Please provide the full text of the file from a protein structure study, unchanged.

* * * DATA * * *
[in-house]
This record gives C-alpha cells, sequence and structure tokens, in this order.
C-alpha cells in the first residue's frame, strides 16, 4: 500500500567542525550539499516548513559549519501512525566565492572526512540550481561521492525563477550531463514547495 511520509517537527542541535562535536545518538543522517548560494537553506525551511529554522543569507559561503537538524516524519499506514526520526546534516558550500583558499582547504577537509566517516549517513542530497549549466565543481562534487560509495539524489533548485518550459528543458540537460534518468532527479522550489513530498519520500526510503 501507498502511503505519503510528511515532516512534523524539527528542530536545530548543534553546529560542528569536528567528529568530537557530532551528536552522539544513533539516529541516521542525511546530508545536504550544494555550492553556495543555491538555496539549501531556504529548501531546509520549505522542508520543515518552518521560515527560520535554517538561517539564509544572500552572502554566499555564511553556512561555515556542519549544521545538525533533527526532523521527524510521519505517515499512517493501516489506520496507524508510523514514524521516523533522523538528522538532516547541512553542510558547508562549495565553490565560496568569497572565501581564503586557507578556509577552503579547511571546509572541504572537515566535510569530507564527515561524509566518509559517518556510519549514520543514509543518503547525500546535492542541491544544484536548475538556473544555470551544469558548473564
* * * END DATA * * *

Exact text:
[in-house]
This record gives C-alpha cells, sequence and structure tokens, in this order.
C-alpha cells in the first residue's frame, strides 16, 4: 500500500567542525550539499516548513559549519501512525566565492572526512540550481561521492525563477550531463514547495 511520509517537527542541535562535536545518538543522517548560494537553506525551511529554522543569507559561503537538524516524519499506514526520526546534516558550500583558499582547504577537509566517516549517513542530497549549466565543481562534487560509495539524489533548485518550459528543458540537460534518468532527479522550489513530498519520500526510503 501507498502511503505519503510528511515532516512534523524539527528542530536545530548543534553546529560542528569536528567528529568530537557530532551528536552522539544513533539516529541516521542525511546530508545536504550544494555550492553556495543555491538555496539549501531556504529548501531546509520549505522542508520543515518552518521560515527560520535554517538561517539564509544572500552572502554566499555564511553556512561555515556542519549544521545538525533533527526532523521527524510521519505517515499512517493501516489506520496507524508510523514514524521516523533522523538528522538532516547541512553542510558547508562549495565553490565560496568569497572565501581564503586557507578556509577552503579547511571546509572541504572537515566535510569530507564527515561524509566518509559517518556510519549514520543514509543518503547525500546535492542541491544544484536548475538556473544555470551544469558548473564